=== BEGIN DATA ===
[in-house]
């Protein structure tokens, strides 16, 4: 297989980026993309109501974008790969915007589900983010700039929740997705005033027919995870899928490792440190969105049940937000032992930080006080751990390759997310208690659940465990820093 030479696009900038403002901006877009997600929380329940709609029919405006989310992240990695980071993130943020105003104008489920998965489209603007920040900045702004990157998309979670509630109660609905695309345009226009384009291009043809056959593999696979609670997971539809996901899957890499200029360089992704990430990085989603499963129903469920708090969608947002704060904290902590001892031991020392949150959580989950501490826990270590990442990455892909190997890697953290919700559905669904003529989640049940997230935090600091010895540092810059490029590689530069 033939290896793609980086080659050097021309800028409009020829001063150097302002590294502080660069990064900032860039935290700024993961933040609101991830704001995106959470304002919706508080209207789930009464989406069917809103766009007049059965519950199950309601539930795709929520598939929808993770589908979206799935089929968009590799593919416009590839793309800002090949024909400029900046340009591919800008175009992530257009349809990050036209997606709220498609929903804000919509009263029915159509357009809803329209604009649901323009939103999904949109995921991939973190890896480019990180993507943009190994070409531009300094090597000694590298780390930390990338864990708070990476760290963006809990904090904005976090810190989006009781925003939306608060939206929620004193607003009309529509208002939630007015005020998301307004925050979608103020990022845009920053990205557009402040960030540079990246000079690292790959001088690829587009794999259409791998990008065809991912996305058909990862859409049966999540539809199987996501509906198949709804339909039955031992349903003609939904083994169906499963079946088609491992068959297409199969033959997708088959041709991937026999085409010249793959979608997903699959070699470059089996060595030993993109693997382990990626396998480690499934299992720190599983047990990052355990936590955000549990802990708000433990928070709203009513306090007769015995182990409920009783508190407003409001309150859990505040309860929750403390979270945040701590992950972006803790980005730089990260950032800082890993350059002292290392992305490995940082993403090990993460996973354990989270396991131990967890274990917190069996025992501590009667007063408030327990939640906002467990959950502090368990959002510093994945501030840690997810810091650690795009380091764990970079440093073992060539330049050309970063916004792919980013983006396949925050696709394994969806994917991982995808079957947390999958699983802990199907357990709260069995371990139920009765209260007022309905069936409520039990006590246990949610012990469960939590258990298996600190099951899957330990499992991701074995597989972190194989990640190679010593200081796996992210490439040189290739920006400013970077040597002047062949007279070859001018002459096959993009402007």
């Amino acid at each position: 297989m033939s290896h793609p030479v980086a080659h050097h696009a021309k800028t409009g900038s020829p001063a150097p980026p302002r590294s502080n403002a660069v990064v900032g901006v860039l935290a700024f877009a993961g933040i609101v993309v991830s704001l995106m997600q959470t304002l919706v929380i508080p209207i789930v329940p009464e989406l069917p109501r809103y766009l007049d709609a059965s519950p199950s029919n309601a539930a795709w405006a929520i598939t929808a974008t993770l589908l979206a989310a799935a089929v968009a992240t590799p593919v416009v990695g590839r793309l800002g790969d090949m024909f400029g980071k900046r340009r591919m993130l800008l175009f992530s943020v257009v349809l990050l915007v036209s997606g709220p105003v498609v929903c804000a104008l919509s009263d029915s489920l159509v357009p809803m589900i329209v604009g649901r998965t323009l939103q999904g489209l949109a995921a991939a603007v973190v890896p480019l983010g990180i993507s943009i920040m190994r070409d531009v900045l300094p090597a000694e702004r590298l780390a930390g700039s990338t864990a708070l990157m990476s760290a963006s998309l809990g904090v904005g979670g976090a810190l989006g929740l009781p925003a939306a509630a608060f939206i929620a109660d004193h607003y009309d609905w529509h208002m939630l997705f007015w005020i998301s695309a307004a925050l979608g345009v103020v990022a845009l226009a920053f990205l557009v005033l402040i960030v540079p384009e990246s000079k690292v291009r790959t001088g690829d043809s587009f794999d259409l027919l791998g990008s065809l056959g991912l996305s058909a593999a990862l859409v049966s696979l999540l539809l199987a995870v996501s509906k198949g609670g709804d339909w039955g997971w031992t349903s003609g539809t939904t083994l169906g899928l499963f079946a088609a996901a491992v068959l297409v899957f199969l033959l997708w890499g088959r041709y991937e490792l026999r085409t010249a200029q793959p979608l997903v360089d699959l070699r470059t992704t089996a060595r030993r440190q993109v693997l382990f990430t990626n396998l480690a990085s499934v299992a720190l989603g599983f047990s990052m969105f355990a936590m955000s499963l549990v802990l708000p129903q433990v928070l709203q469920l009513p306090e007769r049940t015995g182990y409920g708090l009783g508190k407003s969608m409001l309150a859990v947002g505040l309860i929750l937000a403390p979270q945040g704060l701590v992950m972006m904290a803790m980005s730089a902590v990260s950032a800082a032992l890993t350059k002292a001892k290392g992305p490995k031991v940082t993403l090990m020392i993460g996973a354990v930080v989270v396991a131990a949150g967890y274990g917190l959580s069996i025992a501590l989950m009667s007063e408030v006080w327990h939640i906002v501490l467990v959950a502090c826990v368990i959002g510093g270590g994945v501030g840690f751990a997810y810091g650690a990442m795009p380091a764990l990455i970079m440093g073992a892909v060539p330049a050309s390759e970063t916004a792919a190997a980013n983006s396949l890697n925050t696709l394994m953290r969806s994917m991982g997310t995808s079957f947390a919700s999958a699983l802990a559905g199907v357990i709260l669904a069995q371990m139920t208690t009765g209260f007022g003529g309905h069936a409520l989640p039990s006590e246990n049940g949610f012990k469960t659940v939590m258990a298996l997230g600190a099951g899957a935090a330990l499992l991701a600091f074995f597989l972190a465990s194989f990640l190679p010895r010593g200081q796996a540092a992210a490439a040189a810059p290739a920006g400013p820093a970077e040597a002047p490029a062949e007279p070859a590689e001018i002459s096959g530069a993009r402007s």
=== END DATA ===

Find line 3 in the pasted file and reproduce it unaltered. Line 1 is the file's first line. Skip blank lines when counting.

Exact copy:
């Amino acid at each position: 297989m033939s290896h793609p030479v980086a080659h050097h696009a021309k800028t409009g900038s020829p001063a150097p980026p302002r590294s502080n403002a660069v990064v900032g901006v860039l935290a700024f877009a993961g933040i609101v993309v991830s704001l995106m997600q959470t304002l919706v929380i508080p209207i789930v329940p009464e989406l069917p109501r809103y766009l007049d709609a059965s519950p199950s029919n309601a539930a795709w405006a929520i598939t929808a974008t993770l589908l979206a989310a799935a089929v968009a992240t590799p593919v416009v990695g590839r793309l800002g790969d090949m024909f400029g980071k900046r340009r591919m993130l800008l175009f992530s943020v257009v349809l990050l915007v036209s997606g709220p105003v498609v929903c804000a104008l919509s009263d029915s489920l159509v357009p809803m589900i329209v604009g649901r998965t323009l939103q999904g489209l949109a995921a991939a603007v973190v890896p480019l983010g990180i993507s943009i920040m190994r070409d531009v900045l300094p090597a000694e702004r590298l780390a930390g700039s990338t864990a708070l990157m990476s760290a963006s998309l809990g904090v904005g979670g976090a810190l989006g929740l009781p925003a939306a509630a608060f939206i929620a109660d004193h607003y009309d609905w529509h208002m939630l997705f007015w005020i998301s695309a307004a925050l979608g345009v103020v990022a845009l226009a920053f990205l557009v005033l402040i960030v540079p384009e990246s000079k690292v291009r790959t001088g690829d043809s587009f794999d259409l027919l791998g990008s065809l056959g991912l996305s058909a593999a990862l859409v049966s696979l999540l539809l199987a995870v996501s509906k198949g609670g709804d339909w039955g997971w031992t349903s003609g539809t939904t083994l169906g899928l499963f079946a088609a996901a491992v068959l297409v899957f199969l033959l997708w890499g088959r041709y991937e490792l026999r085409t010249a200029q793959p979608l997903v360089d699959l070699r470059t992704t089996a060595r030993r440190q993109v693997l382990f990430t990626n396998l480690a990085s499934v299992a720190l989603g599983f047990s990052m969105f355990a936590m955000s499963l549990v802990l708000p129903q433990v928070l709203q469920l009513p306090e007769r049940t015995g182990y409920g708090l009783g508190k407003s969608m409001l309150a859990v947002g505040l309860i929750l937000a403390p979270q945040g704060l701590v992950m972006m904290a803790m980005s730089a902590v990260s950032a800082a032992l890993t350059k002292a001892k290392g992305p490995k031991v940082t993403l090990m020392i993460g996973a354990v930080v989270v396991a131990a949150g967890y274990g917190l959580s069996i025992a501590l989950m009667s007063e408030v006080w327990h939640i906002v501490l467990v959950a502090c826990v368990i959002g510093g270590g994945v501030g840690f751990a997810y810091g650690a990442m795009p380091a764990l990455i970079m440093g073992a892909v060539p330049a050309s390759e970063t916004a792919a190997a980013n983006s396949l890697n925050t696709l394994m953290r969806s994917m991982g997310t995808s079957f947390a919700s999958a699983l802990a559905g199907v357990i709260l669904a069995q371990m139920t208690t009765g209260f007022g003529g309905h069936a409520l989640p039990s006590e246990n049940g949610f012990k469960t659940v939590m258990a298996l997230g600190a099951g899957a935090a330990l499992l991701a600091f074995f597989l972190a465990s194989f990640l190679p010895r010593g200081q796996a540092a992210a490439a040189a810059p290739a920006g400013p820093a970077e040597a002047p490029a062949e007279p070859a590689e001018i002459s096959g530069a993009r402007s």